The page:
Scientific American Supplement, No. 312, December 24, 1881 eBook

This eBook from the Gutenberg Project consists of approximately 122 pages of information about Scientific American Supplement, No. 312, December 24, 1881.
Mr. Harrison, the engineer of the North-Eastern Railway, told me that about eighteen months ago the North-Eastern Railway applied for tenders for rails in any quantities between 2,000 and 10,000 tons, and they issued alternative specifications for iron and for steel.  They received about ten tenders.  Some did not care to tender for iron at all; but when they did tender alternatively, the price quoted for the iron was greater than for the steel.  I have no doubt whatever that, in a short time, it will be practically impossible to procure iron made by the puddling process, of dimensions fit for many of the purposes for which a few years ago it alone was used.

With respect to steel, in 1831 the process in use was that of cementation, producing blistered steel, which was either piled and welded to make shear steel, or was broken into small pieces, melted in pots, and run into an ingot weighing only some 50 lb. or 60 lb.  At that time steel was dealt in by the pound; nobody thought of steel in tons.  In 1881, we are all aware that, by Sir Henry Bessemer’s well-known discovery, carried out by him with such persistent vigor, cast iron is, by the blowing process, converted into steel, and that of Dr. Siemens’ equally well-known process (now that, owing to his invention of the regenerative furnace, it is possible to obtain the necessary high temperature), steel is made upon the open hearth.  We are, moreover, aware that, by both of these processes, steel is produced in quantities of many tons at a single operation, with the result that as instanced in the case of the North-Eastern rails, steel is a cheaper material than the wrought iron made by the puddling process.  One cannot pass away from the steel manufacture without alluding to Sir Joseph Whitworth’s process of putting a pressure on the steel while in a tried state.  By this means, the cavities which are frequently to be found in the ingot of a large size are, while the steel is fluid, rendered considerably smaller, and the steel is thereby rendered much more sound.  In conclusion of my observations on the subject of iron and steel manufacture, I wish to call attention to the invention of Messrs. Thomas & Gilchrist, by which ores of iron, containing impurities that unfitted them to be used in the manufacture of steel, are now freed from these impurities, and are thus brought into use for steel-making purposes.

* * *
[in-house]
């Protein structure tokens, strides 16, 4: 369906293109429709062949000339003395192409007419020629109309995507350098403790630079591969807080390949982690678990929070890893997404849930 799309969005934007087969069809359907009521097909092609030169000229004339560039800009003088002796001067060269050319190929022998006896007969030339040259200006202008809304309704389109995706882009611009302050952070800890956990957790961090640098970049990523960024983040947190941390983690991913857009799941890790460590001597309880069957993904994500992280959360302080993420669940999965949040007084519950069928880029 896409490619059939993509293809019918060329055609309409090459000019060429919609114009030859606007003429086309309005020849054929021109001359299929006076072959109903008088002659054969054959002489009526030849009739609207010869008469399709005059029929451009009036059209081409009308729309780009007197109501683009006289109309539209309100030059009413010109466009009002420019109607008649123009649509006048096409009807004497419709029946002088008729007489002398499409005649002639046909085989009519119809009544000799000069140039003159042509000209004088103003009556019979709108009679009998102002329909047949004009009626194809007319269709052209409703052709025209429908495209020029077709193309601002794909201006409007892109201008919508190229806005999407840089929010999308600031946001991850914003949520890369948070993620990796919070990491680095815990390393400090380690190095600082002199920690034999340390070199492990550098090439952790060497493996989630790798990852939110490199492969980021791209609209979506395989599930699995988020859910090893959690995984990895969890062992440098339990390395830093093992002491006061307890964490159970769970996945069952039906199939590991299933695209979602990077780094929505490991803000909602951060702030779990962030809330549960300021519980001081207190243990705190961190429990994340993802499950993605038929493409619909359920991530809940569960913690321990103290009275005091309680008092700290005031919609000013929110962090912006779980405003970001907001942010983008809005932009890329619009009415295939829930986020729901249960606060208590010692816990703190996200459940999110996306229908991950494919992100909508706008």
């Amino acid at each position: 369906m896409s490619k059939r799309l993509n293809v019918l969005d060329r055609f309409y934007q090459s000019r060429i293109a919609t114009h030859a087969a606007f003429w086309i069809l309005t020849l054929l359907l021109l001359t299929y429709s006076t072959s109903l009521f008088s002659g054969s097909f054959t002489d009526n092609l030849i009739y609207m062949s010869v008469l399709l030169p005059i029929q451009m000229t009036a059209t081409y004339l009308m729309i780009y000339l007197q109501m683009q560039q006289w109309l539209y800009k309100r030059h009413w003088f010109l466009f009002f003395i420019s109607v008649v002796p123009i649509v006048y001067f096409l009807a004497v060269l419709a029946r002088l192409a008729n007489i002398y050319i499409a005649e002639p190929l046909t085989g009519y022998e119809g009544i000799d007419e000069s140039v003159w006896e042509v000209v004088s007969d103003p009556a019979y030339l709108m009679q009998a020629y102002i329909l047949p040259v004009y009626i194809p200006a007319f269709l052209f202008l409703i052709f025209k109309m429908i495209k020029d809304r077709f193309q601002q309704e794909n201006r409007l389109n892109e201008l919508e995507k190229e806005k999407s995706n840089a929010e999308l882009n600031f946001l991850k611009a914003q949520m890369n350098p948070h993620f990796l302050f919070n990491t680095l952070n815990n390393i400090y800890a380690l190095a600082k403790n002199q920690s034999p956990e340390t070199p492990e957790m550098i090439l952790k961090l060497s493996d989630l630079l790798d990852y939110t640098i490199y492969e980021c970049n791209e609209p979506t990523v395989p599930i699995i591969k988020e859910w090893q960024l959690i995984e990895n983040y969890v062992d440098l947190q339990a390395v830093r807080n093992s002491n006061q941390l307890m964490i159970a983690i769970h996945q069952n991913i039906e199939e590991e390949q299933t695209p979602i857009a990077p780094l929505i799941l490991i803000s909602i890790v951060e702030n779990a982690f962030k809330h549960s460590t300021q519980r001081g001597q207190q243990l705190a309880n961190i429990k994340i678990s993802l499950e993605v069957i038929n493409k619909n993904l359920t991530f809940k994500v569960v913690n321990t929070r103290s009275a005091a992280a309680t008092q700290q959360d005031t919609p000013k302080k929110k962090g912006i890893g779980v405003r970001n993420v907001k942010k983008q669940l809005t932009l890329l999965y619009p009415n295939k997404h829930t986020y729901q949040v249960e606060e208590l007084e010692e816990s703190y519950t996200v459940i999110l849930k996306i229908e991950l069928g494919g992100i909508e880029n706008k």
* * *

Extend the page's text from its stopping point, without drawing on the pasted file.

In the year 1831, bridges of cast iron existed; but no attempt had been made to employ wrought iron in girder bridges, although Telford had employed it in the Menai Suspension Bridge; but in 1881, the introduction of railways, and the improvement in iron manufactures, have demanded, and have rendered possible the execution of such bridges as the tubular one, spanning the Menai Straits, in span of 400 feet, and the Saltash, over the Tamar, with spans of 435 feet; while recent great improvements in the manufacture of steel have rendered

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Scientific American Supplement, No. 312, December 24, 1881 from Project Gutenberg. Public domain.
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